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Embracing the evolution of experiential: The top 10 global event trends & innovations

In episode 1 of 3, Augeo leaders discuss the power of experiential events.
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Events are not the same as they once used to be. There’s a shift towards personalized and immersive experiences, known as experiential events. This new approach aims to deliver meaningful, data-driven experiences that foster engagement and create lasting impressions.

In episode 1 of 3 in our limited-edition content series—Embracing the Evolution of Experiential—Augeo’s President of Experience, Joan Wells, and Vice President of Experiential Marketing, Kevin Cobb, discuss the power of experiential events and the top 10 global event trends and innovations.

KEVIN:Number 10, the intersection of digital and in-person experiences.  

JOAN: If I’m participating virtually, I expect to have the same voice and the same contributions and recognition as someone who’s sitting in the room. If I’m in the room, I expect to have a voice that is consistently heard via the interactive technology that I have with me at any minute.  

KEVIN: It’s the idea of blending the digital interaction points with what’s happening in the room. 

JOAN: Which brings us to Number 9, the expectation for participation. Everyone attending the event is not just a passive consumer of content, they are an active contributor in real-time.  

KEVIN: I think a good way to talk about Number 8 is this expectation that everyone could participate. The transformation of DEI and sustainability from buzzwords to showing some real movement in this area. 

JOAN: It’s a connecting of a corporate brand value system with an individual’s own personal belief system, and it’s powerful. It's all about leaving the community better than you found it. Selecting cities and venues that are shown to be very successful in their inclusion efforts and recognizing those cities, those venues, by selecting them for significant events—and then championing that.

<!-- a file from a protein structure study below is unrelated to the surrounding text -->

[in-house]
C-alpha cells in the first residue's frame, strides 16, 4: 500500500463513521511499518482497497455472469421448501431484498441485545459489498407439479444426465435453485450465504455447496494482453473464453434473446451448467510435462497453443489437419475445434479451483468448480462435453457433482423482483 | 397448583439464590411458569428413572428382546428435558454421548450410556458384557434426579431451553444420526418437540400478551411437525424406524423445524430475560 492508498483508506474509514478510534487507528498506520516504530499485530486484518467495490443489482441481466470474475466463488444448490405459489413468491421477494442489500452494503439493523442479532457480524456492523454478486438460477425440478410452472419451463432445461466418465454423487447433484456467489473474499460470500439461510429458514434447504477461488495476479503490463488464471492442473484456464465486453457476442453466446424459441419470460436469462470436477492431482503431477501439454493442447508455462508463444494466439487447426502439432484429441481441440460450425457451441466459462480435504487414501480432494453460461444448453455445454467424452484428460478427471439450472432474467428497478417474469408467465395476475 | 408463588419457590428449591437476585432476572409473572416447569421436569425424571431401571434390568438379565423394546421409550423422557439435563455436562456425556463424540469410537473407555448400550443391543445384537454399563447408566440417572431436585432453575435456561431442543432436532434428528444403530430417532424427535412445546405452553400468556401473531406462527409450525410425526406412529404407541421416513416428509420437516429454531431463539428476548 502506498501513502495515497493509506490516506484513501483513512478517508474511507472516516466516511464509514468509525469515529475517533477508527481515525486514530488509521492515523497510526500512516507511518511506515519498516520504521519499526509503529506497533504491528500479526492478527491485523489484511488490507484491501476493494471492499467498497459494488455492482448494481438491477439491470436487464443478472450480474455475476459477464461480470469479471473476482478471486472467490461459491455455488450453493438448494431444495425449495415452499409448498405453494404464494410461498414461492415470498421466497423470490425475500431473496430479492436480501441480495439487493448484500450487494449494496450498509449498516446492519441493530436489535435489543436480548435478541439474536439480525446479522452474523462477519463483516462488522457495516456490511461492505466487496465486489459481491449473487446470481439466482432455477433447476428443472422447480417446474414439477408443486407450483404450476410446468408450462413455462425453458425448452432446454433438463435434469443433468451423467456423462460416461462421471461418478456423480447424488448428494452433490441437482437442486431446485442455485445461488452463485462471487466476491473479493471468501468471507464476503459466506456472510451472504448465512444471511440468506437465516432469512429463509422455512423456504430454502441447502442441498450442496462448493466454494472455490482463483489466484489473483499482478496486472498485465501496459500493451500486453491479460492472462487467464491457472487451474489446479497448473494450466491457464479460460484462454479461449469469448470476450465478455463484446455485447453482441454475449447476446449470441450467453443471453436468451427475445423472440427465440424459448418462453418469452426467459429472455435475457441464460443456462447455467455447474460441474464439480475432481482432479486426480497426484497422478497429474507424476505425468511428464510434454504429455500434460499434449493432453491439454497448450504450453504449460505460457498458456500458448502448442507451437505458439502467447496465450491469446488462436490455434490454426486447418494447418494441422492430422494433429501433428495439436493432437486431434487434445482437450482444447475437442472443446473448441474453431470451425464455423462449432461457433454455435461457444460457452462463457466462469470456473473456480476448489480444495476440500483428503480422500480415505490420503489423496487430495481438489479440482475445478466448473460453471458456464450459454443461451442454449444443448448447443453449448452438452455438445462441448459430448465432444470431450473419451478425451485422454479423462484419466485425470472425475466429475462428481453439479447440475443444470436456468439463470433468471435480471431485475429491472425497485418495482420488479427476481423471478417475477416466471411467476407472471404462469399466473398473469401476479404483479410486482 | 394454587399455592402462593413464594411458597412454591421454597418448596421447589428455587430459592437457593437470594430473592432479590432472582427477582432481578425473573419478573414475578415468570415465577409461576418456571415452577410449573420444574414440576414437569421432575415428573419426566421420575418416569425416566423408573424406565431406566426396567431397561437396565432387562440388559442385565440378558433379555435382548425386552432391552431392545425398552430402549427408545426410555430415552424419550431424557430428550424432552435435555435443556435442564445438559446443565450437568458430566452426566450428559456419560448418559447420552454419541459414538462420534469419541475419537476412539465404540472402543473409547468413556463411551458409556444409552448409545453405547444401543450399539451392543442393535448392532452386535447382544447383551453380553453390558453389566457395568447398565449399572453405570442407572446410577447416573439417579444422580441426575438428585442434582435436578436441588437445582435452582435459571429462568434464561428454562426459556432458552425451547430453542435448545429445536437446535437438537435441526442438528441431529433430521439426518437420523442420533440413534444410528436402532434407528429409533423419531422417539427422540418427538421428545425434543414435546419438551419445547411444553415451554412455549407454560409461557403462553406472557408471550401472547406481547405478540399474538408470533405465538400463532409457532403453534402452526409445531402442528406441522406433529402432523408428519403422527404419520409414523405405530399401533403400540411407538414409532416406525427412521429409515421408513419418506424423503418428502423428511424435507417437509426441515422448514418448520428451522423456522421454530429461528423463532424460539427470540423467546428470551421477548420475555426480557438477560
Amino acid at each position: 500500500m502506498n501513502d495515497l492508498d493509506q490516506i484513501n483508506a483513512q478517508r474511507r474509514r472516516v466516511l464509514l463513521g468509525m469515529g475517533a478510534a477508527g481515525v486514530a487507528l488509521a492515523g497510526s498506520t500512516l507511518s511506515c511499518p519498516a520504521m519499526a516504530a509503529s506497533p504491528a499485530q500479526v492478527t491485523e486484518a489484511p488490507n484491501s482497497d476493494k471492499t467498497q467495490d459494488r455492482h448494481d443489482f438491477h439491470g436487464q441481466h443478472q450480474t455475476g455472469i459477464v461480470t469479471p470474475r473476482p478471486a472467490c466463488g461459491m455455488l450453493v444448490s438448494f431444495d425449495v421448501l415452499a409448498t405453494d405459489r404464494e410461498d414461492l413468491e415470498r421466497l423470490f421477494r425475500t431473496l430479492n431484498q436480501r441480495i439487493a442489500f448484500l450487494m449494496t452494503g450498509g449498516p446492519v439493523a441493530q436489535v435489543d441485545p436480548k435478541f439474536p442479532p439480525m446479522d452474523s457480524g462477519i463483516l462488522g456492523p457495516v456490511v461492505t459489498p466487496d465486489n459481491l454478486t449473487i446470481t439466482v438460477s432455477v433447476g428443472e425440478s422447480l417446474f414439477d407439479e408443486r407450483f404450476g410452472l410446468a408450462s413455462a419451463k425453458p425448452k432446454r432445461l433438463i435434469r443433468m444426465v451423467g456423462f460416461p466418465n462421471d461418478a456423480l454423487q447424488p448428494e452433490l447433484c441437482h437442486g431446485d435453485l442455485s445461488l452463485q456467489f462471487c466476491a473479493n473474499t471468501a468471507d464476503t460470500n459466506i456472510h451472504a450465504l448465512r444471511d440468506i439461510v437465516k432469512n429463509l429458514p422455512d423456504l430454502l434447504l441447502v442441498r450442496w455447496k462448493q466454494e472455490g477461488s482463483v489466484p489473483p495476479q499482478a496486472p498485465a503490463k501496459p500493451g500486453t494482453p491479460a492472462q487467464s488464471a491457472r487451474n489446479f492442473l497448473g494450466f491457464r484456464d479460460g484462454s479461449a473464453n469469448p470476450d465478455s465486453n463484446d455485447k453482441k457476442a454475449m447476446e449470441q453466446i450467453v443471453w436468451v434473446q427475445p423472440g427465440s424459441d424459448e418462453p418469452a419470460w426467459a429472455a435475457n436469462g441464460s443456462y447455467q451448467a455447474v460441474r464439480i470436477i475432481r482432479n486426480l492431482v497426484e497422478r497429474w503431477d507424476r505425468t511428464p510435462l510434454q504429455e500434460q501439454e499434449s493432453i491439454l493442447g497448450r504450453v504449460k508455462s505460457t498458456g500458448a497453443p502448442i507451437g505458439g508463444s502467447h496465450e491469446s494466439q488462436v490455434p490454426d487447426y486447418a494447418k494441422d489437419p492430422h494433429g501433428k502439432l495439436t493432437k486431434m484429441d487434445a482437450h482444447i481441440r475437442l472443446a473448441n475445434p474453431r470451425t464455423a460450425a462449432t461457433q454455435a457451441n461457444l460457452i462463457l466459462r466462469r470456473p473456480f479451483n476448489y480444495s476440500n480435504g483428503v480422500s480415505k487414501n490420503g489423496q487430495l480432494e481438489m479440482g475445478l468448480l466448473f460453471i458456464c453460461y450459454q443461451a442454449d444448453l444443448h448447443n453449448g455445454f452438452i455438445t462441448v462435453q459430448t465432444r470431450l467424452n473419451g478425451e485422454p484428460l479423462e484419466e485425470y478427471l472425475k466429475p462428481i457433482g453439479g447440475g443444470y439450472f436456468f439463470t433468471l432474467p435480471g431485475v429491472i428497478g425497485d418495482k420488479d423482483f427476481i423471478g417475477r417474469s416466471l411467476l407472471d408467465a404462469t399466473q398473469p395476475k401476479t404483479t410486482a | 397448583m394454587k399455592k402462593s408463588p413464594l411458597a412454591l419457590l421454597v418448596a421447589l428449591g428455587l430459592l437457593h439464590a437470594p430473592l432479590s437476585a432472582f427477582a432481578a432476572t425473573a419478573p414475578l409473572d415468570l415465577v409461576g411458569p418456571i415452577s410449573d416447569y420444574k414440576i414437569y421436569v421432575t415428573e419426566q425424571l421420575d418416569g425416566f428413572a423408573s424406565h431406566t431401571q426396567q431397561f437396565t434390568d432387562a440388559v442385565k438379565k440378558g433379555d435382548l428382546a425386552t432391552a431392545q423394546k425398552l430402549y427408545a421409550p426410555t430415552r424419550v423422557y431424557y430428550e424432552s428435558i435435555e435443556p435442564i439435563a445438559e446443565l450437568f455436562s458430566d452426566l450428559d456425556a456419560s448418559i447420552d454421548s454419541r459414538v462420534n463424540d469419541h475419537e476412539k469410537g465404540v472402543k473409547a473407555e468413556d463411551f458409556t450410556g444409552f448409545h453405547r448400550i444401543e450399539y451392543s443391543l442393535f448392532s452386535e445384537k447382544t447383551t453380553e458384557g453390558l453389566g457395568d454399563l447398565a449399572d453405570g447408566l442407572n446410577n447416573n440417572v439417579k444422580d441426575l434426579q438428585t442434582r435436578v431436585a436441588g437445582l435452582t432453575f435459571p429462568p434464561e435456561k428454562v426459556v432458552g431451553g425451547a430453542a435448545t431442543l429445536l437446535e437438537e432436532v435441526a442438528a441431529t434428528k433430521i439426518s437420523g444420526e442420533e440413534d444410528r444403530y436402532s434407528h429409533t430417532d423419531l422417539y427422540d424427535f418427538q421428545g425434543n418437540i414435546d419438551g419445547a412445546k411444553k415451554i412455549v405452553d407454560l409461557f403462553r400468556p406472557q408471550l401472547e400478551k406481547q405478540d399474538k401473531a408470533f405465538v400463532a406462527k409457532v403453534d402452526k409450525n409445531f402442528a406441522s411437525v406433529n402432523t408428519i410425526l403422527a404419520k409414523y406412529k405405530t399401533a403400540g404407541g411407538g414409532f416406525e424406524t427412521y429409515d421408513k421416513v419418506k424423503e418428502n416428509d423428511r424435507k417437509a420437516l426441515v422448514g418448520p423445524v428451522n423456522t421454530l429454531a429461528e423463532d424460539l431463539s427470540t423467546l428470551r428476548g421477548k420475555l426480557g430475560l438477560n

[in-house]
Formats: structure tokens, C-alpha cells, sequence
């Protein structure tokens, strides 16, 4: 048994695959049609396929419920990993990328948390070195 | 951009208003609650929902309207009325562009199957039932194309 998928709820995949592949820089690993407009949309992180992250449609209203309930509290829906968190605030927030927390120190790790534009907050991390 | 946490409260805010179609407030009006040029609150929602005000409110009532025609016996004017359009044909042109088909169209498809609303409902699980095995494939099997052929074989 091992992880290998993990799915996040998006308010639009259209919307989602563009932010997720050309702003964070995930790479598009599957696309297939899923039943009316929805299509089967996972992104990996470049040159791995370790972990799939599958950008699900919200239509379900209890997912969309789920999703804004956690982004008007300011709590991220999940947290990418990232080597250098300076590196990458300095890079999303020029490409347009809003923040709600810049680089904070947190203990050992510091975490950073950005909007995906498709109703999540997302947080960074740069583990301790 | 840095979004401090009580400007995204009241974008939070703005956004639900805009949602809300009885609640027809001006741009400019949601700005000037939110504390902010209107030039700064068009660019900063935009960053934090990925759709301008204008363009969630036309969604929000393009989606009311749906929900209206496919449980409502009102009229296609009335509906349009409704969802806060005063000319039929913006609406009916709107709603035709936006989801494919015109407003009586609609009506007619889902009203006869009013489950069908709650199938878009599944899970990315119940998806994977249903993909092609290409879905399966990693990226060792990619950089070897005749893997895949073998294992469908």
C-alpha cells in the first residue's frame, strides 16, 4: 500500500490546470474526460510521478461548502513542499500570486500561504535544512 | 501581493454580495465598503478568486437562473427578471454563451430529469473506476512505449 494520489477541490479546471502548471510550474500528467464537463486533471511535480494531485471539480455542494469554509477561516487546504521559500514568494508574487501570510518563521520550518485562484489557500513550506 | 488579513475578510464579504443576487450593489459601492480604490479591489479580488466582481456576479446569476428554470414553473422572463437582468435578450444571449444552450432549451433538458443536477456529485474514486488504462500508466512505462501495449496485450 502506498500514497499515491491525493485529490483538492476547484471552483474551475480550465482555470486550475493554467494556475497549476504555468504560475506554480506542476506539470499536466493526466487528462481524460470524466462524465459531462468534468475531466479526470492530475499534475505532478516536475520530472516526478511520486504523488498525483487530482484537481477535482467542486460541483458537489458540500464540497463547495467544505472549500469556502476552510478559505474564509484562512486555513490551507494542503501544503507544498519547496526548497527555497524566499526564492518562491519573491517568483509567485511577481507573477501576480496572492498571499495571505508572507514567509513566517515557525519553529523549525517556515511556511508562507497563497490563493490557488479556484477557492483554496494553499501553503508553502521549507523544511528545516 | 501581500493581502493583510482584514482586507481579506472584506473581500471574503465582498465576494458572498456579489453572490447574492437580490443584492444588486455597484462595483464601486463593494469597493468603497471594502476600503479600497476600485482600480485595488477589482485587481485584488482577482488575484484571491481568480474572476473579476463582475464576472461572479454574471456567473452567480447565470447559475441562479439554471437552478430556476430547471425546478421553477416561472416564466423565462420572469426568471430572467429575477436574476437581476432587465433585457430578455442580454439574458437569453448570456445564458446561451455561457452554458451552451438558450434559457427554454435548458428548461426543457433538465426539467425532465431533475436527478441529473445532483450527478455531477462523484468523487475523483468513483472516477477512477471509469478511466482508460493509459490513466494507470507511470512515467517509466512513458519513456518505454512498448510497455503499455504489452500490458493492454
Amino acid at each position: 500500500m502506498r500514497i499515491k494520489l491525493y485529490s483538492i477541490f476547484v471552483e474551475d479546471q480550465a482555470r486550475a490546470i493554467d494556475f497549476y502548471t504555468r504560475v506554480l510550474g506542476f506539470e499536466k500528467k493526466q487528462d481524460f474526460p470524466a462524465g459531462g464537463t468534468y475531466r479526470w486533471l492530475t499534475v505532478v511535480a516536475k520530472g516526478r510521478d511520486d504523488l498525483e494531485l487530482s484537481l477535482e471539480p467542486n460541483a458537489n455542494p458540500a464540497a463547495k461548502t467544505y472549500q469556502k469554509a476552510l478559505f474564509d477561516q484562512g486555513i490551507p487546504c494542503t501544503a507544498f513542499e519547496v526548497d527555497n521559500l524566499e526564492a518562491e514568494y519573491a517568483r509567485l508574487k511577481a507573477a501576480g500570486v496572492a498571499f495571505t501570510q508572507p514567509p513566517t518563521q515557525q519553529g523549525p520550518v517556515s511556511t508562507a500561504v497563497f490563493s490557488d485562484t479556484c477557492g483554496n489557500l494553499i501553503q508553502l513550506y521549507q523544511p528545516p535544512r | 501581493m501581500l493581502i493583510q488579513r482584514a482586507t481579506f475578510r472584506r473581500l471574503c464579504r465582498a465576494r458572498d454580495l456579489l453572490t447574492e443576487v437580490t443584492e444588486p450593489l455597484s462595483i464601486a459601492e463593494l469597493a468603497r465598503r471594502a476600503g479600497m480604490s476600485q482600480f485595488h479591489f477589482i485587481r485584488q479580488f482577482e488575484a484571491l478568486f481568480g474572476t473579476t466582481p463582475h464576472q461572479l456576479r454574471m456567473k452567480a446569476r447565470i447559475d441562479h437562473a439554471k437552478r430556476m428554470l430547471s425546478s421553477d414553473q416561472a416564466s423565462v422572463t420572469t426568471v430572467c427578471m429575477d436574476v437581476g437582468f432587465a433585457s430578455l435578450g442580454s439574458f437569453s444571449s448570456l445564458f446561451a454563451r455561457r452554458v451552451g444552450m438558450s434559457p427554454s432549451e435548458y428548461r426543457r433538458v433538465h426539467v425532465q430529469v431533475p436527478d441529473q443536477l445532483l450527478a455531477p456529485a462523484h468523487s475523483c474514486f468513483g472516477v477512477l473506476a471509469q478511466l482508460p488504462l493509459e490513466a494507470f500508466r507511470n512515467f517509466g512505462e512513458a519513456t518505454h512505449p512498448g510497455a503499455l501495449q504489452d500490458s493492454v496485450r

KEVIN: Number 7 is the expectation of customization. We need to be able to have some choice in there. 

JOAN: Being seen, being heard, feeling like they had an influence in designing the experience that they are receiving—and I would say technology plays a major role in that.  

JOAN: Number 6. How do we create intentional pauses in the experiential journey where participants and attendees can take time to recharge? 

KEVIN: One of the resources that is becoming the least available is attention. Creating that pause is so important to be able to recapture that. 

Joan: In all the recent workplace engagement studies, levels of stress and burnout are at an all-time high, and a lot of that is due to over-programming—over-scheduling. People need that processing space. I think what brands are seeing is that, in general, the entire experience has more highly engaged attendee participation. 

KEVIN: Number 5 is the idea of a changing, evolving sense of luxury as a preference.

JOAN: How do we weigh the quality of the accommodations against other things we might be giving up as part of the experience? What we’re hearing from attendees is that they have a very high preference for luxury accommodations. 

KEVIN: Number 4. How do we do more with less, but without giving up the idea of impact?

JOAN: What we’re seeing is a trend away from an older way of looking at creating event experiences and a shift to more of an attendee journey—start to finish—really intentional experience design. That’s where the magic of the experience happens. 

KEVIN: This leads directly to Number 3, which is the idea of extending the experience to where the experience is the middle point, and then before and after, making sure you’re extending that value. 

JOAN: The biggest connections are happening with experience.  

KEVIN: Our Number 2 trend is this idea of maximizing impact through smaller group interactions. People want to have conversations. They want to connect with other like-minded people. 

JOAN: It takes an experience from being transactional and makes it transformational. It amplifies the whole experience and makes it transformational versus a passive experience.  

KEVIN: And then Number 1, this idea of the new role of data in experience. 

JOAN: Clients don’t want to have events that have a short shelf life that they shut off. They need to glean data insights and a broader understanding and relationship with each of their stakeholders to help inform their business for the rest of the year.

Is your organization ready to transform meetings and events into unforgettable experiences?

Watch this session on demand now. In 5 minutes, learn the top trends and innovations for experiential events. Explore further with the second episode of this limited-edition content series uncovering The Critical Role of Event Technology and Data-Fueled Insights.  

*This transcript has been abridged and edited for clarity.

Experience Design
Meetings & Events
Virtual Events
Virtual Meetings
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